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Thirty-Three Years Since HMAS Leeuwin

Thirty-three years ago on 1 October, 1980, sixty teenage boys from around Australia entered the gates of HMAS Leeuwin [PDF 3MB] as the 73rd Intake.

The Tasmanian contingent from Hobart began our long journey from the recruiting centre at the bottom of Liverpool Street (from memory). We bused out to Hobart Airport for our flight to Sydney and the three hour second leg to Perth, Western Australia. Then the excruciating bus trip in silence out to Fremantle. It was close to midnight when we entered through the main gate. I can’t recall whether that bus carried all of us or whether some arrived early.

As we entered past the boom gate we passed a scarce row of telephone boxes to the left and a parade ground. The bus stopped. Large looming accommodation buildings to our right.

We were shuffled up the hill into New Entry Division where our short-sheeted and three-sheeted beds had been pre-made by recruits from the previous intake. That made us New Grubs; the 72nd were Shits and the 71st were Top Shits. New Grub to Shit to Top Shit was the reverse-hierarchy of bastardisation at HMAS Leeuwin.

The divisions had a television room on the ground floor, showers and toilets blocks on every floor and rooms with three beds and no bloody doors. So you were pretty much at the mercy of any group of more senior junior recruits while in training.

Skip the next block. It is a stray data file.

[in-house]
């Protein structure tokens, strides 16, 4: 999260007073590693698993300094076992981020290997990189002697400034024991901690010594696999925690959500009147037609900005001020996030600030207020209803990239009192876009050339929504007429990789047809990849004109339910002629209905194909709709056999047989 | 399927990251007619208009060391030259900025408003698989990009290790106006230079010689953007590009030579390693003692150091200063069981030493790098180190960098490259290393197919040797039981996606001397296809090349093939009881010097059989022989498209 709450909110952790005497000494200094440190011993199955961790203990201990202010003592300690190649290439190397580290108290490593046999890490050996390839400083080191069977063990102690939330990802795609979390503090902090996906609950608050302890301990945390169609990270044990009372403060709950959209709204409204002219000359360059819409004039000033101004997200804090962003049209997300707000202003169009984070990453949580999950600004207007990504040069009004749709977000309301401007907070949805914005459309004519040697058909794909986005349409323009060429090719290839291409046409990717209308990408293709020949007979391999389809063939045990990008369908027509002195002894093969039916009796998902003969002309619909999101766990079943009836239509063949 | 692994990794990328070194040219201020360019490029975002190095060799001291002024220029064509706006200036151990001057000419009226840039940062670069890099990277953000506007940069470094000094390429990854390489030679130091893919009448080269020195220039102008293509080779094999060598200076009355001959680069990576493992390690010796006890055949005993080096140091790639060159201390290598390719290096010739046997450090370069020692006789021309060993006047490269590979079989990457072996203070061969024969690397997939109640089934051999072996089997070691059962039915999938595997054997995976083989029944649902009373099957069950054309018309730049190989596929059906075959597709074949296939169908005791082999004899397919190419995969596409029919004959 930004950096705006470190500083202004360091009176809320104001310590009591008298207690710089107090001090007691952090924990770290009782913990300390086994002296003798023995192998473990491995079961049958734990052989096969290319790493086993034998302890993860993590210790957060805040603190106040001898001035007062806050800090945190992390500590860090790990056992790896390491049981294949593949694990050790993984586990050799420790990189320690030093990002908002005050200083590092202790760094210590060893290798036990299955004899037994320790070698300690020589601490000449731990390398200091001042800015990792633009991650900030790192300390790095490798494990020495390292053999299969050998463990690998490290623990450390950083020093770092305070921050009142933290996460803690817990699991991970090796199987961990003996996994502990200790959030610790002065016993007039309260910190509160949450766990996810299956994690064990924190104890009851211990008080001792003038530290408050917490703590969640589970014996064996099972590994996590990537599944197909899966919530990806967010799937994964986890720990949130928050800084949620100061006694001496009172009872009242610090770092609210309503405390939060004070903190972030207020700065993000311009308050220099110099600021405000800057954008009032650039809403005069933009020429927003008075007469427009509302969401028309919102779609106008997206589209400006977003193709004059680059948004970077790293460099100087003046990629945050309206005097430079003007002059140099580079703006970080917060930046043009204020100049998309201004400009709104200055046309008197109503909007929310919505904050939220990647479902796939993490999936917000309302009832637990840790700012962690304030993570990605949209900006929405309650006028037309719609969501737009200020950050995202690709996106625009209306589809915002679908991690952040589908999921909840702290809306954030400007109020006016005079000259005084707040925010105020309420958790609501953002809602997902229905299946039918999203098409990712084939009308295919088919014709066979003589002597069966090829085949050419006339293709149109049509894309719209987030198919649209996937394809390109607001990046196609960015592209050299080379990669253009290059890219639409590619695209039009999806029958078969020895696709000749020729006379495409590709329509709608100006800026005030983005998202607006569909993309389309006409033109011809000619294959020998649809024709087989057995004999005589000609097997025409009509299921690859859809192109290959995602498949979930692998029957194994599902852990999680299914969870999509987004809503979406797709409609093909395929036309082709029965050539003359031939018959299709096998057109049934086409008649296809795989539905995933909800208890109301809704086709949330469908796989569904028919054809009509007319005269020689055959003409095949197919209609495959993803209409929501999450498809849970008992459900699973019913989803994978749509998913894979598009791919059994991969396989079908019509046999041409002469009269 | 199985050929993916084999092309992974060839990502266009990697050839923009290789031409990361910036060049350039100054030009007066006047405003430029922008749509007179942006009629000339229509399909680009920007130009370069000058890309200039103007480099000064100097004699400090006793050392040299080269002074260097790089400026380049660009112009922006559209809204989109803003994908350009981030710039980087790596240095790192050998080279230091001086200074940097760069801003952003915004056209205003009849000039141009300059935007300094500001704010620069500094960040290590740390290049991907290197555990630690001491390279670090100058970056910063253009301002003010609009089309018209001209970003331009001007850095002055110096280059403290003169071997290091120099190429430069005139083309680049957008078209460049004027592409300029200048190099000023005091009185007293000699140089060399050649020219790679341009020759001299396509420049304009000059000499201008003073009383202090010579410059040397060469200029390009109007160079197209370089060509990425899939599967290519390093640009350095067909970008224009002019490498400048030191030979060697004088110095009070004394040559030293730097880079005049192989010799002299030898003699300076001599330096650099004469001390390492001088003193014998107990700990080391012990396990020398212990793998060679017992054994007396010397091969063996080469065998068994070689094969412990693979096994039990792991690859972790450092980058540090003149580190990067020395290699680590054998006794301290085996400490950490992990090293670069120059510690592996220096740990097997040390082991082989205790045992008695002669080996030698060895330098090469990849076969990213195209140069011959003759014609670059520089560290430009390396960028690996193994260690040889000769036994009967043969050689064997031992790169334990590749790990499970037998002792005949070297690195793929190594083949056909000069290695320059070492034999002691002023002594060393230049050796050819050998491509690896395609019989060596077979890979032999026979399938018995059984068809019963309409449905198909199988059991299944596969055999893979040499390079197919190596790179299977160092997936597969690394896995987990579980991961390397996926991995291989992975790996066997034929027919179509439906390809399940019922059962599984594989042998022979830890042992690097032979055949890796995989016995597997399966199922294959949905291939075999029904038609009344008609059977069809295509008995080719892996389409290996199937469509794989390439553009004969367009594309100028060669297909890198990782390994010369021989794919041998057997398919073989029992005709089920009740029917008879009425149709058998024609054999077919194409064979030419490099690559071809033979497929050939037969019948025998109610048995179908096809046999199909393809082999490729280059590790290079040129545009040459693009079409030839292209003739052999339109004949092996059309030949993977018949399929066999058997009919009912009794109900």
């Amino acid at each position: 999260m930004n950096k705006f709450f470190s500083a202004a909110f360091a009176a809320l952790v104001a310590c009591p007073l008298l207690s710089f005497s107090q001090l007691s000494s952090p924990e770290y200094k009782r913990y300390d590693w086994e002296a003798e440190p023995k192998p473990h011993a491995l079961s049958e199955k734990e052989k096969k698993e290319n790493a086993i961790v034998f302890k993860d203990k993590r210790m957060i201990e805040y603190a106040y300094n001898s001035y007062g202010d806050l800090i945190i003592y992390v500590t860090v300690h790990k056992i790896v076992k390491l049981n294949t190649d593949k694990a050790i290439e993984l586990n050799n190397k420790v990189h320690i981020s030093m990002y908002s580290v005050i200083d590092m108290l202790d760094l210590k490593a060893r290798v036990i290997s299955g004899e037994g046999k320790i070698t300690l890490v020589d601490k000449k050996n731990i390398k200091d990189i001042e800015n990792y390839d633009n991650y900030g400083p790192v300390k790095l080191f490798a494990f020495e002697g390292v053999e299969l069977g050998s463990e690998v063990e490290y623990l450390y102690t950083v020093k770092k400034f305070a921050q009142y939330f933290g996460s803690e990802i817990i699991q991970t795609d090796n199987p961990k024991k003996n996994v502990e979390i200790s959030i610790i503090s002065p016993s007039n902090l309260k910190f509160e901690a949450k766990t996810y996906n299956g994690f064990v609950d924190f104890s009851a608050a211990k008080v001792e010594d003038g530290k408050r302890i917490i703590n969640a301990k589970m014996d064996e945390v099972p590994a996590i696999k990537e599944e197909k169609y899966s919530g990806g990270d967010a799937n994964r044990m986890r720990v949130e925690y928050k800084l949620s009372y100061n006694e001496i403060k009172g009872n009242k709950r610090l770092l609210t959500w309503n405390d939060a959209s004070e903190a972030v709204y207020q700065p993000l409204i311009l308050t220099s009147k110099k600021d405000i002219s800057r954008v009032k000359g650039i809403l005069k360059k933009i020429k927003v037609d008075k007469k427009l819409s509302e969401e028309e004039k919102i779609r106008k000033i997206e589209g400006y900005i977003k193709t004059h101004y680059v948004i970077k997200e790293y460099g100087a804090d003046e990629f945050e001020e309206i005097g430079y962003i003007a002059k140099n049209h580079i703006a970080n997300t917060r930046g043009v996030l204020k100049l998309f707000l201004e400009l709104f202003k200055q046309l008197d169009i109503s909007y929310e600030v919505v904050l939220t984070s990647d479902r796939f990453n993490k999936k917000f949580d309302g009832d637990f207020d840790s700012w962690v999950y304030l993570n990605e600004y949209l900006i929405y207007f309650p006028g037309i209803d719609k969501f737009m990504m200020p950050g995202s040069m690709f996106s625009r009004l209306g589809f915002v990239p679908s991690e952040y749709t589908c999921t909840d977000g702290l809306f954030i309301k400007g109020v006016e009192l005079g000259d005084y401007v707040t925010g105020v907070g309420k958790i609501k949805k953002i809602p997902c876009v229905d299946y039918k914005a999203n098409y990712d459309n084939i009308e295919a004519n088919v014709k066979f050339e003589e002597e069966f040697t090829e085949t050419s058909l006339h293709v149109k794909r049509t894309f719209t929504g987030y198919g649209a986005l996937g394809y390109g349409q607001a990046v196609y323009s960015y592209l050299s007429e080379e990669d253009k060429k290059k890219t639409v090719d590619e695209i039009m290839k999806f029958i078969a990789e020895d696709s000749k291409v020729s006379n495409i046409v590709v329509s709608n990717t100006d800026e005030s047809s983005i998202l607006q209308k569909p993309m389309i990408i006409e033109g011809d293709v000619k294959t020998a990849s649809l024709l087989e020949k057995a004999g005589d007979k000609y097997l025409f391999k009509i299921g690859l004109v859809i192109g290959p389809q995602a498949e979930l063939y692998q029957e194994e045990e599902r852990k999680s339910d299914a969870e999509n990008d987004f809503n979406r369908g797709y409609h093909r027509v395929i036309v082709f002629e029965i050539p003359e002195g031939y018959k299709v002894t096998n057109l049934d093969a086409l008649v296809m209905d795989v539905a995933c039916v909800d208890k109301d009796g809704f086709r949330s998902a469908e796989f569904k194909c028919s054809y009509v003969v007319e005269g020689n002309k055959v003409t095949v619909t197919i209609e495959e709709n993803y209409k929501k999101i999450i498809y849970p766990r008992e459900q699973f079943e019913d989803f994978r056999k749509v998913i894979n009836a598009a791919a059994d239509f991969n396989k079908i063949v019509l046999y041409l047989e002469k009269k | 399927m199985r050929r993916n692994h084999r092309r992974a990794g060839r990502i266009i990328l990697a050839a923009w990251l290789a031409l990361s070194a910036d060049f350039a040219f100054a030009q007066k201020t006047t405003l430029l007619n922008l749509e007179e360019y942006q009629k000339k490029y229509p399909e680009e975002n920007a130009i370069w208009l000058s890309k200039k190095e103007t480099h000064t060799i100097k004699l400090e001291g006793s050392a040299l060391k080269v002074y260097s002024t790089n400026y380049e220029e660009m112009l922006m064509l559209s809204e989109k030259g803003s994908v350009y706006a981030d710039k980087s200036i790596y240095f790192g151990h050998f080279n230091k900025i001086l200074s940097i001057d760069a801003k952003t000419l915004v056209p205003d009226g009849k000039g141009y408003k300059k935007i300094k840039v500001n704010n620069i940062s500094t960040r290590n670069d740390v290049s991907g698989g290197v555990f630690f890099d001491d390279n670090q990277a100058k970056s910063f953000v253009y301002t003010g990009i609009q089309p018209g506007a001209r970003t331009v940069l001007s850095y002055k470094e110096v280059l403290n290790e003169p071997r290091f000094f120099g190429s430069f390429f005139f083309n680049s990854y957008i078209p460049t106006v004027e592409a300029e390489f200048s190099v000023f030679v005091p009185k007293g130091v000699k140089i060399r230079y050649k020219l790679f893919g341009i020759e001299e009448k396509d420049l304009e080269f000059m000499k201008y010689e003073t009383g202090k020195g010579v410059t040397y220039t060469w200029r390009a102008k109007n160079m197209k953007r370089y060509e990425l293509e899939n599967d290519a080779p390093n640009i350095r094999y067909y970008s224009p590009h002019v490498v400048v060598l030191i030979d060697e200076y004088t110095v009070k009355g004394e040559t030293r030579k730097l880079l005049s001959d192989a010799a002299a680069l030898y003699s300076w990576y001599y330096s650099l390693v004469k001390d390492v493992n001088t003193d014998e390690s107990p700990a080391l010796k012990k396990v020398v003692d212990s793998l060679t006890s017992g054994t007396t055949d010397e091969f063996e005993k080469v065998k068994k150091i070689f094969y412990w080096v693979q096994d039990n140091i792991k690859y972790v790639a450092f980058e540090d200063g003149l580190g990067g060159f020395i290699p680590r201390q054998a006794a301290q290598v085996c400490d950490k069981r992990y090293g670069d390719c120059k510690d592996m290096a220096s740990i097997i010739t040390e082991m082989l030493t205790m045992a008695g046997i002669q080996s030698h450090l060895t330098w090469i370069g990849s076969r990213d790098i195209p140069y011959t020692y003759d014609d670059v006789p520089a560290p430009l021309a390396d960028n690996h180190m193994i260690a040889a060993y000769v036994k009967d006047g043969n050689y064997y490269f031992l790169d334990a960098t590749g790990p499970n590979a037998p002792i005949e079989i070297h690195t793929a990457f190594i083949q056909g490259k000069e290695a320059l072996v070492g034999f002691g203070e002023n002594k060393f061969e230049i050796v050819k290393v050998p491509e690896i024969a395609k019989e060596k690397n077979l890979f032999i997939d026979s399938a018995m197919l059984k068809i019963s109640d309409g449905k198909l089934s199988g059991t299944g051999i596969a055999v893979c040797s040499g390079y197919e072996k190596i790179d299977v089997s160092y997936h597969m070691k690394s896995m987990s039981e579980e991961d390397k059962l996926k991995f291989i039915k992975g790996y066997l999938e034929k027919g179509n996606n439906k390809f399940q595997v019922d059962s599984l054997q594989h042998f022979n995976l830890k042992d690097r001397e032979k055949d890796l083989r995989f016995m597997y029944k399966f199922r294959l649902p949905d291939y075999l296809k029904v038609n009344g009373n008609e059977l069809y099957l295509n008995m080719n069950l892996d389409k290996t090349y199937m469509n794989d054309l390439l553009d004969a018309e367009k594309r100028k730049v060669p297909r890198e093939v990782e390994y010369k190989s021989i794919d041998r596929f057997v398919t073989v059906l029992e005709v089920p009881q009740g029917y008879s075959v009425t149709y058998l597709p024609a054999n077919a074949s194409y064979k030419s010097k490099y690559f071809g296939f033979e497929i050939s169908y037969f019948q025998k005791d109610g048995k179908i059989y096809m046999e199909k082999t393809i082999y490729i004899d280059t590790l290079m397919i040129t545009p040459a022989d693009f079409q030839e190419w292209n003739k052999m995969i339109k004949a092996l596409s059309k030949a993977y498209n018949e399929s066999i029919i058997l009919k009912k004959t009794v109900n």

In New Entry Division we spent three months of relative protection. Above us, on that hill, was Ramsay Division and across the roadway was Stevenson Division. The other divisions had long closed as the JRTE (Junior Recruit Training Establishment) had slowly scaled back over the years. After three months as New Grubs, we became Shits and were split into those other two divisions to share rooms with the new Top Shits of the 72nd.

There were a lot of things I didn’t like about HMAS Leeuwin. There were some things I really enjoyed. And it was great being a part of something bigger – the JRTE and the Navy experience. There are some people from back then who will always be welcome in my life; there are some people from back then that make me never want to attend a reunion to have a beer at the same bar. My memories of HMAS Leeuwin could be described as complex. However, while I had my enemies in the 71st and particularly the 72nd intakes, my woes were few compared to the bastardisation meted to some of my peers.

We graduated, fifty-seven strong, on 9 June, 1981. Dispersed for category training and then into the Fleet.

While in Fremantle for an art symposium in 2005 my partner and I visited the old HMAS Leeuwin for a nostalgic look. It was renamed as Leeuwin Barracks. It was army. They were completely open. I walked into the canteen and there were piles of cartons of whiskey. Nothing could have said it better – time sinks more ships than cannon or missile.

Thirty-three years. My original Tingira badge is still in my mother’s photo album.

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Steven Clark Steven Clark - the stand up guy on this site

My name is Steven Clark and I live in the Derwent Valley in Southern Tasmania. I have an MBA (Specialisation) and a Bachelor of Computing from the University of Tasmania. I'm a mazer & a yeast farmer (making beer, fruit wine and mead as by-products of continuous improvement in my farming practices). I'm a photographer, although my film cameras are currently silent. I do not tolerate idiots. I do not tolerate bigotry. I do not tolerate excuses. Let's be clear, if you sit with my enemies you my are my enemy for life.

Blogger. Thinker. Brewer. Drinker. Life partner to the amazing and incredible Megan.

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